Mouse Models for Acute Myeloid Leukemia
Patients with myelodysplastic syndrome (MDS) are at increased risk of developing acute myeloid leukemia (AML). Little is known about the cellular and molecular events that underlie this association. We propose to develop a robust animal model for the human disease that will be invaluable in defining these events and for identifying potential therapeutic targets to interrupt disease progression from MDS to AML. Animal models have been previously difficult to generate because the MDS patient bone marrow cells fail to grow when engrafted in earlier models of mice lacking an immune system, the standard method of generating mouse models of human cancer.
To overcome this problem we will use novel strains of "NSG" mice that we have developed that are uniquely able to accept and sustain engrafted human bone marrow cells and human leukemias. We will accomplish this goal in two aims. The first aim will focus on genetically optimizing the NSG mice and the methods of MDS cell engraftment into the mice so that the MDS cells grow and progress to AML. The second aim will analyze changes in gene expression that signal the progression of MDS bone marrow cells to AML allowing us to identify the cells that initiate AML. This model will provide novel insights into the development of AML in patients with MDS, lead to the identification of new therapeutic targets, and permit the testing of novel therapeutics for halting the progression of MDS to AML without putting patients at risk.
We propose to develop a new paradigm for the in vivo study of the progression of human MDS to AML using technology not previously available. We will use the novel immunodeficient NSG mouse strains we developed which transgenically expresses human growth factors critical for the engraftment and function of human HSC and human AML. These "next generation" humanized mice will provide a new in vivo platform for study of this disease without putting patients at risk. We will also investigate the genomic changes that accompany transition from MDS to AML using state of the art sequencing technology and bioinformatic expertise available at The Jackson Laboratory.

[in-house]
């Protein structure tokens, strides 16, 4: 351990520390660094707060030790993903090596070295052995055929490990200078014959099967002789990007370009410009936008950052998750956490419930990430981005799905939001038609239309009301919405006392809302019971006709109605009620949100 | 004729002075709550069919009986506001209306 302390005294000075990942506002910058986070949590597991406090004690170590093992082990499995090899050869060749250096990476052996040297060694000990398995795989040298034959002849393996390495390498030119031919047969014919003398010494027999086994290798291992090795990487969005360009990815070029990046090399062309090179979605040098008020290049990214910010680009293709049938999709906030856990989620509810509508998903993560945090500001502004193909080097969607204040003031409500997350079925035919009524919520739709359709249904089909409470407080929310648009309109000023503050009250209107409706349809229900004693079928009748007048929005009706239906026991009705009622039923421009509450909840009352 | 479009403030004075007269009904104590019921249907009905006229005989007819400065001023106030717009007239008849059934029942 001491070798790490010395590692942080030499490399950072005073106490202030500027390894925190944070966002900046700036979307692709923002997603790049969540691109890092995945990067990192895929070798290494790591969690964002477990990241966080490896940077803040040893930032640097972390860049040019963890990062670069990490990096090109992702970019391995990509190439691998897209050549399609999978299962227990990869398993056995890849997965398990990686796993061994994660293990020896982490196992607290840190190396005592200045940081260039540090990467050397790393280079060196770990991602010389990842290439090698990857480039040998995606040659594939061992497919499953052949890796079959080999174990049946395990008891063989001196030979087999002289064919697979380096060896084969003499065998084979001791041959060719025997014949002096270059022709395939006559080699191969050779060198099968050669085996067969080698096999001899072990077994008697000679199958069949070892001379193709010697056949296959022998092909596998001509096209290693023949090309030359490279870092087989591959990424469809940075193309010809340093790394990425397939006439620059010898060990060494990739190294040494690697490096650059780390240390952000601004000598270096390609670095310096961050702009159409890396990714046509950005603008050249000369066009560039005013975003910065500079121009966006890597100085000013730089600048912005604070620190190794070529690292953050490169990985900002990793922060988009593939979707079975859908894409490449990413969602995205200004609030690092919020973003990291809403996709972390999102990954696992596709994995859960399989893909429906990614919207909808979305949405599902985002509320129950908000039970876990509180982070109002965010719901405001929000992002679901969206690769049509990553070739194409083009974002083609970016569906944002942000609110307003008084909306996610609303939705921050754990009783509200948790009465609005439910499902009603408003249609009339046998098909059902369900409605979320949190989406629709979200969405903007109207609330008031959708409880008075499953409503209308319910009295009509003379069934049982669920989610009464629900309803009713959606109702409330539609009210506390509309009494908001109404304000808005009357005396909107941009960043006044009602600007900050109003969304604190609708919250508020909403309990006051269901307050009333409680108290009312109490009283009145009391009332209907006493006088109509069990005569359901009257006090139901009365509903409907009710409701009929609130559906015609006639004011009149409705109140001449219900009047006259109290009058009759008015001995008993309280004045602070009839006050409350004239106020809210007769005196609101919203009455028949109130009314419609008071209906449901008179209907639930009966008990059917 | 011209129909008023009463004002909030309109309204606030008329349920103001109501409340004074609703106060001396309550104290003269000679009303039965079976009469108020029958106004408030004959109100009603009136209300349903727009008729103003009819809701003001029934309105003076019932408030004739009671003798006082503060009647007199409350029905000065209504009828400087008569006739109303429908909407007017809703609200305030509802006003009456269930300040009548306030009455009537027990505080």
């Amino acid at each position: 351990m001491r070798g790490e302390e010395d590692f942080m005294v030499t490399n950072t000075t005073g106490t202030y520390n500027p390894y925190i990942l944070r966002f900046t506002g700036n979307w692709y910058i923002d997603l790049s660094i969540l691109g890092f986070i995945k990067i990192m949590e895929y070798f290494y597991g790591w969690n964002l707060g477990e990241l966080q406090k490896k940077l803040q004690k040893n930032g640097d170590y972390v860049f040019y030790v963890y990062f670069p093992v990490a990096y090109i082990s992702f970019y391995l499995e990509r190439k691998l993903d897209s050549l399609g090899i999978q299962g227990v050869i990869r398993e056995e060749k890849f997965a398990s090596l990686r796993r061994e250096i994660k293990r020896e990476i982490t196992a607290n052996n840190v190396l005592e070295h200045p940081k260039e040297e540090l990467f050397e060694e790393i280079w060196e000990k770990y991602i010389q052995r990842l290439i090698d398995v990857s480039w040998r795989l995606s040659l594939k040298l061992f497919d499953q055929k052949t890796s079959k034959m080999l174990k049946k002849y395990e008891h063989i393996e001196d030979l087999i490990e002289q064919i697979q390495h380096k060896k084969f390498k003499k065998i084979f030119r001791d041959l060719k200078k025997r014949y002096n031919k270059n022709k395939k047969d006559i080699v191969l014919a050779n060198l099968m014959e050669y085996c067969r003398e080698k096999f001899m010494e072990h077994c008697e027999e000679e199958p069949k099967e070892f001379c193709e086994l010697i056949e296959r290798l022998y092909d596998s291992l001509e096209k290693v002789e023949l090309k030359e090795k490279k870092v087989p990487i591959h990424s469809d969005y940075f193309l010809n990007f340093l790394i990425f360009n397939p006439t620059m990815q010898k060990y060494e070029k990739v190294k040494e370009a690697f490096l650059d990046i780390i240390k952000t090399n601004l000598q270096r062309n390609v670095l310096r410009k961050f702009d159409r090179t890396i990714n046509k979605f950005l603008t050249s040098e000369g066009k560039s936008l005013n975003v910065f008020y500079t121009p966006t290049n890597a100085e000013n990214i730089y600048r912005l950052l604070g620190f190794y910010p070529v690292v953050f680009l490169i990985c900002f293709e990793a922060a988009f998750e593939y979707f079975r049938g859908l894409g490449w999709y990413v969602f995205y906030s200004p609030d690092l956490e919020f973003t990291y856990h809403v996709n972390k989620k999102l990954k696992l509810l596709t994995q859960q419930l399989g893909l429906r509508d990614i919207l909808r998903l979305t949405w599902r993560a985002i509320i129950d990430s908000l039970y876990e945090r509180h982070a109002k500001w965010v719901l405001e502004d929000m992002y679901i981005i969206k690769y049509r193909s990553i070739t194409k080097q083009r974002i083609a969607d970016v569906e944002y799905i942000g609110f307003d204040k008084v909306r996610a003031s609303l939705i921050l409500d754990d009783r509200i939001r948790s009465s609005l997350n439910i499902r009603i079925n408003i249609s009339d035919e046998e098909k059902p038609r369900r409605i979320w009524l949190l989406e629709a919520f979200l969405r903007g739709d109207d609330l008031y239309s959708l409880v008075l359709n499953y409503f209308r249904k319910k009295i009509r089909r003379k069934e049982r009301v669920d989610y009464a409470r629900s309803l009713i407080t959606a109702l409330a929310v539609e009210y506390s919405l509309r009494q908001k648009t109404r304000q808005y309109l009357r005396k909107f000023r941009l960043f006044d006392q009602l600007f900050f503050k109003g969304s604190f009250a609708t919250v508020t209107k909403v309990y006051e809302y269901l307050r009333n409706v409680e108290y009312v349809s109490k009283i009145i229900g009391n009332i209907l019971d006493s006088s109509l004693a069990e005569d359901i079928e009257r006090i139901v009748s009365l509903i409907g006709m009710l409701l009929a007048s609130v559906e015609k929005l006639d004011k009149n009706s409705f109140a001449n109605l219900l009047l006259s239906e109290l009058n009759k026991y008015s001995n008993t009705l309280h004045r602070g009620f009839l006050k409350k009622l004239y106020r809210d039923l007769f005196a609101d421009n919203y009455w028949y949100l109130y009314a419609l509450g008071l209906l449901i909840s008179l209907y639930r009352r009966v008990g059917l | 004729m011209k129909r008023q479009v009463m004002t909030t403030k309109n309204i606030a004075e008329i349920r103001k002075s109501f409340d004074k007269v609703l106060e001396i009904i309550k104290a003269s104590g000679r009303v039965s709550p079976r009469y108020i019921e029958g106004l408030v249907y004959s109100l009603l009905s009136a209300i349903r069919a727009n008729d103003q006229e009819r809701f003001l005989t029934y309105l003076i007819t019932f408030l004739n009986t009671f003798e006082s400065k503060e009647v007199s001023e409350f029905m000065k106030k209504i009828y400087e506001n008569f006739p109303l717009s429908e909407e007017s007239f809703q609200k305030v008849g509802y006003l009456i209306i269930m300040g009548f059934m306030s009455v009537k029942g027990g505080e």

Our study will be the first to characterize the molecular events that occur during the transition of MDS to AML. The project proposed here represents a close collaboration between our basic science laboratory that has expertise in cancer models of humanized mice, experts in bioinformatic analyses of genome scale data, long standing (>30 years) collaborators at the University of Massachusetts Medical School, and clinical oncologists at Eastern Maine Medical Center and Weill-Cornell Medical College. The team encompassing expertise assembled to address this problem is innovative, and exemplifies the "team science" approach required for understanding and developing new approaches to prevent and cure this disease.